This is quite possibly the most effective and important feature you can enable. It is definitely worth taking the time to set this up and use it on all sites. It reduces your chances of getting hacked on any site down to nearly zero. 2 Factor Authentication (2FA) is so effective that the FBI even endorsed it in their National Cyber Security Awareness Month campaign. Though this campaign is over 3 years old, 2FA is still the best defense against cyber criminals and is the most effective way to protect all your online accounts. What happens with Two Factor Authentication (2FA) is that when you log on to a site using a different computer or IP address, you will get either an email alert or a phone alert. You can only log in with the code given via email or phone alert. Using this “second” factor of authentication, hackers will need more data to hack into your sites. You can use email 2FA, and while this is very effective, it is not as efficient as Google Authenticator. The difference is that with email 2FA, you will access your email on the same computer and verify it from there. While it is more difficult, if hackers have access to your website credentials they could also have access to your email address. A compromised computer is a compromised computer, with all your info on it. A second device can add an extra layer of security. With Google Authenticator, a number is generated on your phone via the app every 30 seconds or so. Hackers need your physical phone as well as your online username and password. This is very nearly impossible, and it is just not realistic for them to get this data with the added physical element. For all they know, you could have $.20 in your account. Once you tie your online information with a physical device, the chances of getting hacked are exponentially reduced. Google Authenticator can be downloaded from the Google Play Store and is available for both Android and IOS. Alternatively, you can get an SMS message. But this is not suitable for those who are not comfortable giving away their mobile number, and will not work for frequent travelers. If you are using email as a form of 2FA, then make sure to use 2FA on your email account also. If you get the option to enable 2FA on any online site, make sure to select it. It really is the difference between a secure account and an insecure account.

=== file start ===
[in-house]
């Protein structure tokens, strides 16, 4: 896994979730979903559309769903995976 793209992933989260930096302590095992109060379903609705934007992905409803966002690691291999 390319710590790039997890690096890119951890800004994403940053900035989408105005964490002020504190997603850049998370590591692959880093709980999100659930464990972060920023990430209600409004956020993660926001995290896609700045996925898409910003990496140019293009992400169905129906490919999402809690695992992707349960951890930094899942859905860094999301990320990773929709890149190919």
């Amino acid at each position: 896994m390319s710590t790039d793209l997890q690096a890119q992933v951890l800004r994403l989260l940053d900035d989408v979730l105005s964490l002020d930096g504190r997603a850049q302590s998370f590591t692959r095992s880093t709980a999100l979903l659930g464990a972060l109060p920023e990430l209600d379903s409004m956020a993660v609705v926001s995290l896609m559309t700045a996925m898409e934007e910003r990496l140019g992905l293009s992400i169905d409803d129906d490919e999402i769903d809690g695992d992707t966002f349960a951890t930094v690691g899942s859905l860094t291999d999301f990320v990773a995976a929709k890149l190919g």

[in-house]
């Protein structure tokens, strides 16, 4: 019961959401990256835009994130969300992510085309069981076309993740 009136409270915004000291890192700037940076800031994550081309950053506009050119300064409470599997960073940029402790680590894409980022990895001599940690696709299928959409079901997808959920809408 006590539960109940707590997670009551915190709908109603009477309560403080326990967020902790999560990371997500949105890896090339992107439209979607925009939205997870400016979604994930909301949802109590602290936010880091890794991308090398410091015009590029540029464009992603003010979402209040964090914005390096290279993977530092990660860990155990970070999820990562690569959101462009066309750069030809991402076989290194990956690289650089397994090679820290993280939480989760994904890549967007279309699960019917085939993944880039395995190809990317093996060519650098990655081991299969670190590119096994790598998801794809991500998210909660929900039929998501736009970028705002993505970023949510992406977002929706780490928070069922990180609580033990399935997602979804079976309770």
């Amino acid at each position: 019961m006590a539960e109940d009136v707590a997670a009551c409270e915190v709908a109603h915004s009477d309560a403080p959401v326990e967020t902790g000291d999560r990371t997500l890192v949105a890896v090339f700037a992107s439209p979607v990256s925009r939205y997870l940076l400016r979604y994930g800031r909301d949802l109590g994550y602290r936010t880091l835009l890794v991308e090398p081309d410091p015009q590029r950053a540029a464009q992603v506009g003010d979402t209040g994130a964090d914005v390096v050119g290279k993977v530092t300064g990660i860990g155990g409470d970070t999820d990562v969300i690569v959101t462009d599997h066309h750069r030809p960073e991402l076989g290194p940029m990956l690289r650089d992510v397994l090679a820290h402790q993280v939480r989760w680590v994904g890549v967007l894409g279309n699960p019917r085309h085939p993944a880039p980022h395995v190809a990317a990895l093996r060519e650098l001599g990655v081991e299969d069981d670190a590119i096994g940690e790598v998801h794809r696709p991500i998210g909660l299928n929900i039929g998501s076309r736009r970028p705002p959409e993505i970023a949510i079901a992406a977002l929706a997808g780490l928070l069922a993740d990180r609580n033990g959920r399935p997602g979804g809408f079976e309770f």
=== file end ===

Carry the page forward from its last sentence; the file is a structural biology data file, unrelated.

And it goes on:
3. Password Managers